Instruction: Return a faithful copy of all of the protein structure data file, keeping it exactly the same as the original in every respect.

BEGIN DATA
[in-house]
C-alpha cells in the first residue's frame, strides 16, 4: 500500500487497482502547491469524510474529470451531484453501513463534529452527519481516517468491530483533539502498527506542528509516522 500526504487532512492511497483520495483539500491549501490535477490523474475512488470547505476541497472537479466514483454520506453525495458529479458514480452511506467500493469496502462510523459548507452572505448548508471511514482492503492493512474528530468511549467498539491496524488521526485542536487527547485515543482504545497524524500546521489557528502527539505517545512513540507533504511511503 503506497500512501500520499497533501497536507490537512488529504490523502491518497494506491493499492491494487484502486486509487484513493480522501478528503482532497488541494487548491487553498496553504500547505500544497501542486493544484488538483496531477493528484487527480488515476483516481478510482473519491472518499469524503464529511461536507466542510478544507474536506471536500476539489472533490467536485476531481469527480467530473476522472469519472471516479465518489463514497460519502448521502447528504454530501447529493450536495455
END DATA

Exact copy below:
[in-house]
C-alpha cells in the first residue's frame, strides 16, 4: 500500500487497482502547491469524510474529470451531484453501513463534529452527519481516517468491530483533539502498527506542528509516522 500526504487532512492511497483520495483539500491549501490535477490523474475512488470547505476541497472537479466514483454520506453525495458529479458514480452511506467500493469496502462510523459548507452572505448548508471511514482492503492493512474528530468511549467498539491496524488521526485542536487527547485515543482504545497524524500546521489557528502527539505517545512513540507533504511511503 503506497500512501500520499497533501497536507490537512488529504490523502491518497494506491493499492491494487484502486486509487484513493480522501478528503482532497488541494487548491487553498496553504500547505500544497501542486493544484488538483496531477493528484487527480488515476483516481478510482473519491472518499469524503464529511461536507466542510478544507474536506471536500476539489472533490467536485476531481469527480467530473476522472469519472471516479465518489463514497460519502448521502447528504454530501447529493450536495455